Persistence is admirable. But you can only pursue so many goals for so long. So when is it wise to quit, and why? From jobs and relationships to projects and attachments, here we talk about both the pain and the relief of releasing commitments we once held dear. We share our own stories of giving up and letting go. And we unpack the doubt and stigma that so often accompany that decision.

This week we’re talking about Quitting — the importance of knowing when to do it, and the stigma that so often accompanies that decision.

From jobs and relationships, to projects and attachments, we talk about both the pain and the relief of letting go of the things we once decided to pursue. And we point out that quitting needn’t represent a failure or a referendum on your value as a person.

Dallas makes his case for becoming an “expert quitter,” and Pilar shares some of the biggest, baddest, most formative quitting experiences of her life.

We also offer you some empowering experiments to help you explore the potential of quitting more skillfully and selectively in your own life.

“Quitting” Episode Highlights

  • What Dallas means by being an “expert quitter”
  • Pilar and Dallas share their stories of big life quits
  • The detrimental effects of trying to hold on to everything
  • The iterative process of trying new things, and being willing to let go
  • Overcoming the fear of quitting by tapping into your deepest feelings, noticing how your body reacts, and then having faith in the response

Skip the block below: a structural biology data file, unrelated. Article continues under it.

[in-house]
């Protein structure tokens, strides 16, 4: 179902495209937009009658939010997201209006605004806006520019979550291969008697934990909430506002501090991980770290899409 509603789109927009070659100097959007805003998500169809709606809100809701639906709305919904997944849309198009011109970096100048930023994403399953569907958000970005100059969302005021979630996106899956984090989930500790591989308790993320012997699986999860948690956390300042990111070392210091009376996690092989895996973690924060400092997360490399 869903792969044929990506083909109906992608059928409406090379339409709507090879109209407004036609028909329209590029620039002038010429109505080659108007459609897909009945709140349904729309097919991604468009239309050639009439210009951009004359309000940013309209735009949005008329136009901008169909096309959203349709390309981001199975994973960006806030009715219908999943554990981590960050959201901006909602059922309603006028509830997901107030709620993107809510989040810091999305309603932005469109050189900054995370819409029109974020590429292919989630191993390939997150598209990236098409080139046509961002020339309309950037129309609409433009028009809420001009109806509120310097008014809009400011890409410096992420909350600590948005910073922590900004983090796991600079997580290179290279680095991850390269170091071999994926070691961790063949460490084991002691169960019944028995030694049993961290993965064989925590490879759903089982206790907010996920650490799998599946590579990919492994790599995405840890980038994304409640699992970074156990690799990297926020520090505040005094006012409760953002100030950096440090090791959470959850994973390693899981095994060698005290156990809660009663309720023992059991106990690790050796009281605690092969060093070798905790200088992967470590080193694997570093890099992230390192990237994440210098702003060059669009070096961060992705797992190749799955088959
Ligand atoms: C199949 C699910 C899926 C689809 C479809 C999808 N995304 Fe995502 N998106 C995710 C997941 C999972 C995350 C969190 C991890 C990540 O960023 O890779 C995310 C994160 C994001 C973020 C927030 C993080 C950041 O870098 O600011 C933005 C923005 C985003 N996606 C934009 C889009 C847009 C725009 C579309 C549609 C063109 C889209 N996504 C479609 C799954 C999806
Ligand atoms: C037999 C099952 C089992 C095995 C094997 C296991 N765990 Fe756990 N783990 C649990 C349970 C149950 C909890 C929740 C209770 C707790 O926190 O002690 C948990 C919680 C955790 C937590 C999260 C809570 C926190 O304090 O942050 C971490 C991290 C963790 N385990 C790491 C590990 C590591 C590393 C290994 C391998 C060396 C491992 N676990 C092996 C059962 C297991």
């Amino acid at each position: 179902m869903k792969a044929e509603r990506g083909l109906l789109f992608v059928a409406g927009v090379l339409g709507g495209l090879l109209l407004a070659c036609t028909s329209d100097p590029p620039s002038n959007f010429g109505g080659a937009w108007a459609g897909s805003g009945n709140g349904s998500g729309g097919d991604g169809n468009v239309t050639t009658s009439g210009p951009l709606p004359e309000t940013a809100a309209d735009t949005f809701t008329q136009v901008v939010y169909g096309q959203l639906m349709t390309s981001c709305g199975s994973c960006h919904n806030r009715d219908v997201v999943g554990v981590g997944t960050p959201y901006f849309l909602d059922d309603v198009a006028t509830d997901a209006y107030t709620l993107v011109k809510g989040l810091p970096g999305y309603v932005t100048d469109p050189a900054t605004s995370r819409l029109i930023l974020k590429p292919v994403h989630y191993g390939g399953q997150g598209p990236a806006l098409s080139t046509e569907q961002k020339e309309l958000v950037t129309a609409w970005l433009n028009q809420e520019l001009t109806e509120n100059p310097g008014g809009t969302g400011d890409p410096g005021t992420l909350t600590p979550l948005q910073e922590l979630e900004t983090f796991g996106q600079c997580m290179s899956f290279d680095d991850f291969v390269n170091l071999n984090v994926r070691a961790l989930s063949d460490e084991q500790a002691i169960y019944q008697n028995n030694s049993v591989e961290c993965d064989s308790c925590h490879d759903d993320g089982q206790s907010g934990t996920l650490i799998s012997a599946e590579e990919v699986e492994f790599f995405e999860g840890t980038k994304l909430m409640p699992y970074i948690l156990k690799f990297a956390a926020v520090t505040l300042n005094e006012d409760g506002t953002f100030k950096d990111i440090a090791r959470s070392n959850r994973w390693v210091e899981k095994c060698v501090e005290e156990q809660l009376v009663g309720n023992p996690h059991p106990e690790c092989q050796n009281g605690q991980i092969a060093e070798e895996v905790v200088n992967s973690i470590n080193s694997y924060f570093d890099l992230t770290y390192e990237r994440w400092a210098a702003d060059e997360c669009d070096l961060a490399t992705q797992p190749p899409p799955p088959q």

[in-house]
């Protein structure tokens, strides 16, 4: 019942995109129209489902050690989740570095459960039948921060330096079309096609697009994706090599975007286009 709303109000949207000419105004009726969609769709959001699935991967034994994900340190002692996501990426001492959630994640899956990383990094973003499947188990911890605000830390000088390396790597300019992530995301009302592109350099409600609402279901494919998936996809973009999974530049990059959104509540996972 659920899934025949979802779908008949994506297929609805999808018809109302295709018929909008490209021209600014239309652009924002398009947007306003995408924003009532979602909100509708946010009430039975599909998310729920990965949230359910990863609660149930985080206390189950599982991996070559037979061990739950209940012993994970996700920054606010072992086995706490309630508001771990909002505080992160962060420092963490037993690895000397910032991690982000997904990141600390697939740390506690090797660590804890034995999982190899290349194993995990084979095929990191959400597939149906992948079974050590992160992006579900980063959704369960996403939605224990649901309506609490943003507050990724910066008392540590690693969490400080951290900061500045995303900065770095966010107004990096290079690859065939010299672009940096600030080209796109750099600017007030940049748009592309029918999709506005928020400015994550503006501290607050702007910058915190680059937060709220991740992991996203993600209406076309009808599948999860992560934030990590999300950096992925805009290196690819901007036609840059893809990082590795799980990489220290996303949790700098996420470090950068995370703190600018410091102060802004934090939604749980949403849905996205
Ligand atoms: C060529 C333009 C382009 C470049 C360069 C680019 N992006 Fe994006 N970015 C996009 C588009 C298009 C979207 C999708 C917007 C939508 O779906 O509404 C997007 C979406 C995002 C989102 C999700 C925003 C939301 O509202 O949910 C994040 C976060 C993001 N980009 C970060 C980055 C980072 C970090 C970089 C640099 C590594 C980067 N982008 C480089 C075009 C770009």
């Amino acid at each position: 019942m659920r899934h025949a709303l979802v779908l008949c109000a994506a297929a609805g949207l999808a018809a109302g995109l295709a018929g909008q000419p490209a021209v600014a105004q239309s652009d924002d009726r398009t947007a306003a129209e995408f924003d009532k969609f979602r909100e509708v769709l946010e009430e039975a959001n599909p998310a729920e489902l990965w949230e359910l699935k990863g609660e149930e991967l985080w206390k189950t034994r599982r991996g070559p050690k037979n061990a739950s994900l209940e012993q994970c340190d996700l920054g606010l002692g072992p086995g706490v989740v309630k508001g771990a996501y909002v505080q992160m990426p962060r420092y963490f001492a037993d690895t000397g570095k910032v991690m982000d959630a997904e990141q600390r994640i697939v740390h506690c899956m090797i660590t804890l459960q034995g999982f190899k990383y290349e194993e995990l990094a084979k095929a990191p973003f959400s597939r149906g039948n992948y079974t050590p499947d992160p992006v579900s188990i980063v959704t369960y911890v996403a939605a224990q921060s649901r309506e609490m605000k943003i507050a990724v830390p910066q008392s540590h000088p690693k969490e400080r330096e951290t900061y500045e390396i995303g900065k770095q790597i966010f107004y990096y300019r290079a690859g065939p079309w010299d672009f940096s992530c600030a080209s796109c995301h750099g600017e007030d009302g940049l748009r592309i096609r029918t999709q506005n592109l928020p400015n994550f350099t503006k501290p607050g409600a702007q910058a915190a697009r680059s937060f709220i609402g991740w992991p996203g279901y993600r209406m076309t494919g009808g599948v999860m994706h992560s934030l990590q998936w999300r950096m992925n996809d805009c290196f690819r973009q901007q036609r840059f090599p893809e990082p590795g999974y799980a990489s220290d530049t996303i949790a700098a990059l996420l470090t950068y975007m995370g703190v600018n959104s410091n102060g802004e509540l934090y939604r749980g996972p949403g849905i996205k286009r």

• Change in any form as the first step in getting out of a bad situation
  • Quitting certain aspects of a job or relationship, for example, rather than leaving altogether
  • Keeping your values in mind when making decisions about what to do
  • Reframing quitting as reinvention in the hero’s journey

If you’re considering quitting something, try following these steps:

1. Slow down. Find a moment when you’re not trying to get somewhere or do something, and physically stop. Take some deep breaths and calm yourself down. Then, allow yourself to feel what it feels like when you say “I quit.” What comes up? Do you feel fear? Dread? Anticipation? A lightening?

2. Imagine you’re doing something else, even if you don’t know what that thing is. Again, what do you feel?

If you feel a sense of relief, excitement, or anticipation in either or both of those steps, start looking in the direction of making a change. You don’t have to quit right away, but give yourself permission to start planning without feeling ashamed about giving up.

Quit doing something small that doesn’t feel good to you, especially if it’s something that you feel obligated rather than excited to do. Examples: Stop being self-critical (it might take many tries). Stop going to the early morning yoga class you don’t like. Put down the book group assignment that isn’t interesting to you. Notice how quitting the small thing makes you feel, and see if it empowers and energizes you to make other changes.

Big Thanks to Our Friends at Optimize!

Thanks to our sponsor, Optimize by Heroic, for supporting The Living Experiment. Now you can get Optimize membership (formerly $250) for FREE just by signing up here. And check out the Heroic social training platform, with a goal of creating a world in which 51% of the world’s population is flourishing by 2051 — starting with YOU!

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